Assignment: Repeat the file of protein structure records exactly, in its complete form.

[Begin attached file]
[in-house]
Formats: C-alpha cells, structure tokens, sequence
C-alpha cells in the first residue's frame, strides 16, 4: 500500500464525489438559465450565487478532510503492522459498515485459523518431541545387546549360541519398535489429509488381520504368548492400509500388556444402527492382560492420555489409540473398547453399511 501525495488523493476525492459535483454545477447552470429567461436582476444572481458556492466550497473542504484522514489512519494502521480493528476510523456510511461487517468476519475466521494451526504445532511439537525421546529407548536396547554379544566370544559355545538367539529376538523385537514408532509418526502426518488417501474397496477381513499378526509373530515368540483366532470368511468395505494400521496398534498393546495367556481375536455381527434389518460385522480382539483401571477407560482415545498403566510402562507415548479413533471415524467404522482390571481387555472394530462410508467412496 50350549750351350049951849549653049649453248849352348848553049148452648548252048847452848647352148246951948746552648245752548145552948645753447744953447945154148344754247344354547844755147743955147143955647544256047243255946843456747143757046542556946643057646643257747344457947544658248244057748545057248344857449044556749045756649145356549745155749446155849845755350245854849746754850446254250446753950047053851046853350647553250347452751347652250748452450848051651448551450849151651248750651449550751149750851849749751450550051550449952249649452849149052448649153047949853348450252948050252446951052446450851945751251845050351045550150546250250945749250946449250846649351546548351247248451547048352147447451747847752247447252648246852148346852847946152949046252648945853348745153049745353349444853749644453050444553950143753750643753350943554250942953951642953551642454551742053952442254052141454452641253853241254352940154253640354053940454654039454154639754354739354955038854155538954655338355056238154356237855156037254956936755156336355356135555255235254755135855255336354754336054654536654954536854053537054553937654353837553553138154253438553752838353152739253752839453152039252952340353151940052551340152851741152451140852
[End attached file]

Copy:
[in-house]
Formats: C-alpha cells, structure tokens, sequence
C-alpha cells in the first residue's frame, strides 16, 4: 500500500464525489438559465450565487478532510503492522459498515485459523518431541545387546549360541519398535489429509488381520504368548492400509500388556444402527492382560492420555489409540473398547453399511 501525495488523493476525492459535483454545477447552470429567461436582476444572481458556492466550497473542504484522514489512519494502521480493528476510523456510511461487517468476519475466521494451526504445532511439537525421546529407548536396547554379544566370544559355545538367539529376538523385537514408532509418526502426518488417501474397496477381513499378526509373530515368540483366532470368511468395505494400521496398534498393546495367556481375536455381527434389518460385522480382539483401571477407560482415545498403566510402562507415548479413533471415524467404522482390571481387555472394530462410508467412496 50350549750351350049951849549653049649453248849352348848553049148452648548252048847452848647352148246951948746552648245752548145552948645753447744953447945154148344754247344354547844755147743955147143955647544256047243255946843456747143757046542556946643057646643257747344457947544658248244057748545057248344857449044556749045756649145356549745155749446155849845755350245854849746754850446254250446753950047053851046853350647553250347452751347652250748452450848051651448551450849151651248750651449550751149750851849749751450550051550449952249649452849149052448649153047949853348450252948050252446951052446450851945751251845050351045550150546250250945749250946449250846649351546548351247248451547048352147447451747847752247447252648246852148346852847946152949046252648945853348745153049745353349444853749644453050444553950143753750643753350943554250942953951642953551642454551742053952442254052141454452641253853241254352940154253640354053940454654039454154639754354739354955038854155538954655338355056238154356237855156037254956936755156336355356135555255235254755135855255336354754336054654536654954536854053537054553937654353837553553138154253438553752838353152739253752839453152039252952340353151940052551340152851741152451140852